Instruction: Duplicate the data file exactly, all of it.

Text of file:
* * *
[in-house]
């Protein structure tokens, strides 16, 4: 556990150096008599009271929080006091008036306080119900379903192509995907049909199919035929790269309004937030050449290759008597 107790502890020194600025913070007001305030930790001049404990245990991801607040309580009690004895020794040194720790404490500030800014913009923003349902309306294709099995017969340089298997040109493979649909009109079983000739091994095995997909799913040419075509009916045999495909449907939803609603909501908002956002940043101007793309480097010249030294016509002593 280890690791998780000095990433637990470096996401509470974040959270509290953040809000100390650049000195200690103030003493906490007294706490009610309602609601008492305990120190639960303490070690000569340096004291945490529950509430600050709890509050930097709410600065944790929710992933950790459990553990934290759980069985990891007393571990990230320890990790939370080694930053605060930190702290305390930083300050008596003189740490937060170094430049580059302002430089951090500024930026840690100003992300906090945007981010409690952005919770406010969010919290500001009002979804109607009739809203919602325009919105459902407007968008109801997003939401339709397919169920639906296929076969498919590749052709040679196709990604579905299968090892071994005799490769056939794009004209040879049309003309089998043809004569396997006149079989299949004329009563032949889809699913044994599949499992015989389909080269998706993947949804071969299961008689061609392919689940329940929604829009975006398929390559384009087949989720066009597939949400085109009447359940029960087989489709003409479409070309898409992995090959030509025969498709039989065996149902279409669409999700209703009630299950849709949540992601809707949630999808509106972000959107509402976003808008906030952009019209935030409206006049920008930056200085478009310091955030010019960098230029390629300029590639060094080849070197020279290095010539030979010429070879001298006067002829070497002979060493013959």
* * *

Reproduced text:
[in-house]
């Protein structure tokens, strides 16, 4: 556990150096008599009271929080006091008036306080119900379903192509995907049909199919035929790269309004937030050449290759008597 107790502890020194600025913070007001305030930790001049404990245990991801607040309580009690004895020794040194720790404490500030800014913009923003349902309306294709099995017969340089298997040109493979649909009109079983000739091994095995997909799913040419075509009916045999495909449907939803609603909501908002956002940043101007793309480097010249030294016509002593 280890690791998780000095990433637990470096996401509470974040959270509290953040809000100390650049000195200690103030003493906490007294706490009610309602609601008492305990120190639960303490070690000569340096004291945490529950509430600050709890509050930097709410600065944790929710992933950790459990553990934290759980069985990891007393571990990230320890990790939370080694930053605060930190702290305390930083300050008596003189740490937060170094430049580059302002430089951090500024930026840690100003992300906090945007981010409690952005919770406010969010919290500001009002979804109607009739809203919602325009919105459902407007968008109801997003939401339709397919169920639906296929076969498919590749052709040679196709990604579905299968090892071994005799490769056939794009004209040879049309003309089998043809004569396997006149079989299949004329009563032949889809699913044994599949499992015989389909080269998706993947949804071969299961008689061609392919689940329940929604829009975006398929390559384009087949989720066009597939949400085109009447359940029960087989489709003409479409070309898409992995090959030509025969498709039989065996149902279409669409999700209703009630299950849709949540992601809707949630999808509106972000959107509402976003808008906030952009019209935030409206006049920008930056200085478009310091955030010019960098230029390629300029590639060094080849070197020279290095010539030979010429070879001298006067002829070497002979060493013959």